IDLH stands for Immediately Dangerous to Life or health. This term is defined by the National Institute for Occupational Safety and Health, or NIOSH. It is used to describe exposures to airborne contaminants that are extremely dangerous and will likely cause serious health problems or death if someone is exposed to them. This is most commonly used when describing toxic gasses, but it can be other things such as heavy smoke.
If a company has any type of chemical or other solution that could create an environment that is immediately dangerous to life or health, they need to take special precautions to ensure people are safe when working with them. For example, if an employee needs to work with a container of a toxic gas that could be deadly if it escapes into the air, certain precautions must be taken. Most commonly, this would involve wearing some type of personal protection equipment that will allow them to safely breathe even if the air around them is contaminated. For especially toxic substances, it may be necessary to ensure that no air can escape a room where it is used to help prevent the danger from spreading should it be released.
In most cases, the danger has to be immediate and long lasting in order to qualify. In addition, a lack of oxygen in the air typically will not be listed as IDLH. For example, when employees need to work in confined spaces where the oxygen levels may be dangerously low, this will not be a IDLH situation. Of course, those situations still require safety precautions to be taken.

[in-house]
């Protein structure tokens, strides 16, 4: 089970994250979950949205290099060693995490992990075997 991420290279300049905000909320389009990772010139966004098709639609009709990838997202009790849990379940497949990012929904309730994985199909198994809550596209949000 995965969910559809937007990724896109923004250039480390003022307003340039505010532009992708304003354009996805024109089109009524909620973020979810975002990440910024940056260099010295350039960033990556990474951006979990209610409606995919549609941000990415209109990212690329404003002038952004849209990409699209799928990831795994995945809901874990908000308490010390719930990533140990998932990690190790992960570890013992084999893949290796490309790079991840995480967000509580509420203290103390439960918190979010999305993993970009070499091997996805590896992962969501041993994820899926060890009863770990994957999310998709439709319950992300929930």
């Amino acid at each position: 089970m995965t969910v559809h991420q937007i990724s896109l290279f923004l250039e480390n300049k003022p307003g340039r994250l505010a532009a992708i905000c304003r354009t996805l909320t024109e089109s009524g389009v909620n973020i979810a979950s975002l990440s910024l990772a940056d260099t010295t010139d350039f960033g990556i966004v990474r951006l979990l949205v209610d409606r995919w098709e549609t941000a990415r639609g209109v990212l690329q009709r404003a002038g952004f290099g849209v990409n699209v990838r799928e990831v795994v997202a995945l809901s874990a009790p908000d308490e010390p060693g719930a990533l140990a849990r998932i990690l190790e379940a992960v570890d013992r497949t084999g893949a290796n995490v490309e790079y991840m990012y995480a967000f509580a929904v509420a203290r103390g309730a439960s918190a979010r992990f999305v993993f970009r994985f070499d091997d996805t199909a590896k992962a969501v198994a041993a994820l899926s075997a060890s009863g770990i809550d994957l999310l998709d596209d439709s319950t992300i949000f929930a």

All facilities must know when an area is dangerous or has the potential to become very dangerous. Employees cannot be expected to work in these environments without the proper safety precautions being taken. PPE, including filtered respirators, need to be provided to the employees at the employer’s expense if they need to work in this type of area.
Additional IDLH facts:
- IDLH stands for Immediately Dangerous to Life or Health and refers to the concentration of a substance in air that poses a threat of death, irreversible health effects, or impaired ability to escape. Source: https://www.cdc.gov/niosh/idlh/default.html
- The IDLH values are used by NIOSH as respirator selection criteria and are based on scientific data and expert judgment. Source: https://response.restoration.noaa.gov/oil-and-chemical-spills/chemical-spills/resources/immediately-dangerous-life-health-limits-idlhs.html
- The original IDLH values were developed in the mid-1970s as part of a joint effort by OSHA and NIOSH. They were revised in 1994 and are currently being re-evaluated using new guidelines and criteria. Source: https://www.cdc.gov/niosh/idlh/default.html
- The IDLH values are not exposure limits or safe levels of exposure. They are intended to indicate a maximum level above which only a highly reliable breathing apparatus is permitted. Source: https://www.safeopedia.com/definition/6471/immediately-dangerous-to-life-or-health-idlh
- The IDLH values vary widely depending on the substance, its physical and chemical properties, and the health effects it may cause. For example, the IDLH value for carbon monoxide is 1,200 ppm, while the IDLH value for hydrogen cyanide is 50 ppm. Source: https://en.wikipedia.org/wiki/Immediately_dangerous_to_life_or_health